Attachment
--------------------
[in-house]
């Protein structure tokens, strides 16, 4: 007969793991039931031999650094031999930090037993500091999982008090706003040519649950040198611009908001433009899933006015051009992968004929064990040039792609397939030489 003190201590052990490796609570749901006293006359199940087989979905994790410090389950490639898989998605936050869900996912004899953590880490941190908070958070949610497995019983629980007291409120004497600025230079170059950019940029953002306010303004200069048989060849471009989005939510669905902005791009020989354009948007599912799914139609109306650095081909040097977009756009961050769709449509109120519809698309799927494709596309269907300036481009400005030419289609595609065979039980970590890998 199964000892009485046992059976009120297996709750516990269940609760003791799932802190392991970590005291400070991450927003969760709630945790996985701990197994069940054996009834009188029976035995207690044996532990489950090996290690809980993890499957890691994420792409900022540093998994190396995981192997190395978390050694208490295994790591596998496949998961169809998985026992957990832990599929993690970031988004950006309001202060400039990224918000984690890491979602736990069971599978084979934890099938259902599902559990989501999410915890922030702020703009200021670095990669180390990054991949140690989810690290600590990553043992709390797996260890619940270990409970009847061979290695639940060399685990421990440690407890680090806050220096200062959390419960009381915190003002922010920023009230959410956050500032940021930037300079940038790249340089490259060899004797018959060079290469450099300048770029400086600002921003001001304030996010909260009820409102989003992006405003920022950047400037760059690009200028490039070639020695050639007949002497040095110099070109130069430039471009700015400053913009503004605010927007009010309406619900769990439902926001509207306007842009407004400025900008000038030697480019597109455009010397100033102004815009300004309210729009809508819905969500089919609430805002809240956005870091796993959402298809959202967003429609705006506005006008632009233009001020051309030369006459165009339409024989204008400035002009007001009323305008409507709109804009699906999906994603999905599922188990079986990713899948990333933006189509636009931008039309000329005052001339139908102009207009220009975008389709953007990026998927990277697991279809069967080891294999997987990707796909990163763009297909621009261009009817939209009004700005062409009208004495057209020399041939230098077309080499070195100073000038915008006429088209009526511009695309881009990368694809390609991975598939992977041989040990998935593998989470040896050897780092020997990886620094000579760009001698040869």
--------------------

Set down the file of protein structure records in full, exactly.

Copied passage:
[in-house]
């Protein structure tokens, strides 16, 4: 007969793991039931031999650094031999930090037993500091999982008090706003040519649950040198611009908001433009899933006015051009992968004929064990040039792609397939030489 003190201590052990490796609570749901006293006359199940087989979905994790410090389950490639898989998605936050869900996912004899953590880490941190908070958070949610497995019983629980007291409120004497600025230079170059950019940029953002306010303004200069048989060849471009989005939510669905902005791009020989354009948007599912799914139609109306650095081909040097977009756009961050769709449509109120519809698309799927494709596309269907300036481009400005030419289609595609065979039980970590890998 199964000892009485046992059976009120297996709750516990269940609760003791799932802190392991970590005291400070991450927003969760709630945790996985701990197994069940054996009834009188029976035995207690044996532990489950090996290690809980993890499957890691994420792409900022540093998994190396995981192997190395978390050694208490295994790591596998496949998961169809998985026992957990832990599929993690970031988004950006309001202060400039990224918000984690890491979602736990069971599978084979934890099938259902599902559990989501999410915890922030702020703009200021670095990669180390990054991949140690989810690290600590990553043992709390797996260890619940270990409970009847061979290695639940060399685990421990440690407890680090806050220096200062959390419960009381915190003002922010920023009230959410956050500032940021930037300079940038790249340089490259060899004797018959060079290469450099300048770029400086600002921003001001304030996010909260009820409102989003992006405003920022950047400037760059690009200028490039070639020695050639007949002497040095110099070109130069430039471009700015400053913009503004605010927007009010309406619900769990439902926001509207306007842009407004400025900008000038030697480019597109455009010397100033102004815009300004309210729009809508819905969500089919609430805002809240956005870091796993959402298809959202967003429609705006506005006008632009233009001020051309030369006459165009339409024989204008400035002009007001009323305008409507709109804009699906999906994603999905599922188990079986990713899948990333933006189509636009931008039309000329005052001339139908102009207009220009975008389709953007990026998927990277697991279809069967080891294999997987990707796909990163763009297909621009261009009817939209009004700005062409009208004495057209020399041939230098077309080499070195100073000038915008006429088209009526511009695309881009990368694809390609991975598939992977041989040990998935593998989470040896050897780092020997990886620094000579760009001698040869």